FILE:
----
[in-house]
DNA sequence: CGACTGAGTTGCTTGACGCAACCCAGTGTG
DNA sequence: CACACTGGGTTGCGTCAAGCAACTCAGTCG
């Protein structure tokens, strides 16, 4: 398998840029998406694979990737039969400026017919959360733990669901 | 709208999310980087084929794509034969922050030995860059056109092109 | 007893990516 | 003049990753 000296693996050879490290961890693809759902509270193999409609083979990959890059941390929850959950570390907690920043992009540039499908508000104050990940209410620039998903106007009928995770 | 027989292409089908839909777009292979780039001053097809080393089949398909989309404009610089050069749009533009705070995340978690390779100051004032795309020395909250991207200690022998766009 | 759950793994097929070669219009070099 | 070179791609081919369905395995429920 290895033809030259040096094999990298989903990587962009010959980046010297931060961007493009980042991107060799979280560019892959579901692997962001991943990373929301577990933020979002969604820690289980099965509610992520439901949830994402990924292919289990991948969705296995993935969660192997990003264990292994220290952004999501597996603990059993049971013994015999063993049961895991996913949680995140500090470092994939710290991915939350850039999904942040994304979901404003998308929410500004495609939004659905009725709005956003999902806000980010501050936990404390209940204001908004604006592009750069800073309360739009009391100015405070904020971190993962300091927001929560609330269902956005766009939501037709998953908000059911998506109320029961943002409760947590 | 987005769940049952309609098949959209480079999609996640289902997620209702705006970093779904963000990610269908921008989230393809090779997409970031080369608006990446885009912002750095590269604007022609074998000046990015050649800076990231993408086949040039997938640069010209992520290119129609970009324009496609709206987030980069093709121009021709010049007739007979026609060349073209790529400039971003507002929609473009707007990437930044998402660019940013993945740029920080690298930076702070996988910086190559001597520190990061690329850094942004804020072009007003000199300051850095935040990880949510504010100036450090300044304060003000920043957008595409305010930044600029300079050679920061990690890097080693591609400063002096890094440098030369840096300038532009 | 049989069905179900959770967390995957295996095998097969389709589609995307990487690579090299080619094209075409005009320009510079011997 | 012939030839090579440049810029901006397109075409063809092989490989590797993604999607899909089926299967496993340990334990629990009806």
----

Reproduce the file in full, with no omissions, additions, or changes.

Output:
[in-house]
DNA sequence: CGACTGAGTTGCTTGACGCAACCCAGTGTG
DNA sequence: CACACTGGGTTGCGTCAAGCAACTCAGTCG
């Protein structure tokens, strides 16, 4: 398998840029998406694979990737039969400026017919959360733990669901 | 709208999310980087084929794509034969922050030995860059056109092109 | 007893990516 | 003049990753 000296693996050879490290961890693809759902509270193999409609083979990959890059941390929850959950570390907690920043992009540039499908508000104050990940209410620039998903106007009928995770 | 027989292409089908839909777009292979780039001053097809080393089949398909989309404009610089050069749009533009705070995340978690390779100051004032795309020395909250991207200690022998766009 | 759950793994097929070669219009070099 | 070179791609081919369905395995429920 290895033809030259040096094999990298989903990587962009010959980046010297931060961007493009980042991107060799979280560019892959579901692997962001991943990373929301577990933020979002969604820690289980099965509610992520439901949830994402990924292919289990991948969705296995993935969660192997990003264990292994220290952004999501597996603990059993049971013994015999063993049961895991996913949680995140500090470092994939710290991915939350850039999904942040994304979901404003998308929410500004495609939004659905009725709005956003999902806000980010501050936990404390209940204001908004604006592009750069800073309360739009009391100015405070904020971190993962300091927001929560609330269902956005766009939501037709998953908000059911998506109320029961943002409760947590 | 987005769940049952309609098949959209480079999609996640289902997620209702705006970093779904963000990610269908921008989230393809090779997409970031080369608006990446885009912002750095590269604007022609074998000046990015050649800076990231993408086949040039997938640069010209992520290119129609970009324009496609709206987030980069093709121009021709010049007739007979026609060349073209790529400039971003507002929609473009707007990437930044998402660019940013993945740029920080690298930076702070996988910086190559001597520190990061690329850094942004804020072009007003000199300051850095935040990880949510504010100036450090300044304060003000920043957008595409305010930044600029300079050679920061990690890097080693591609400063002096890094440098030369840096300038532009 | 049989069905179900959770967390995957295996095998097969389709589609995307990487690579090299080619094209075409005009320009510079011997 | 012939030839090579440049810029901006397109075409063809092989490989590797993604999607899909089926299967496993340990334990629990009806």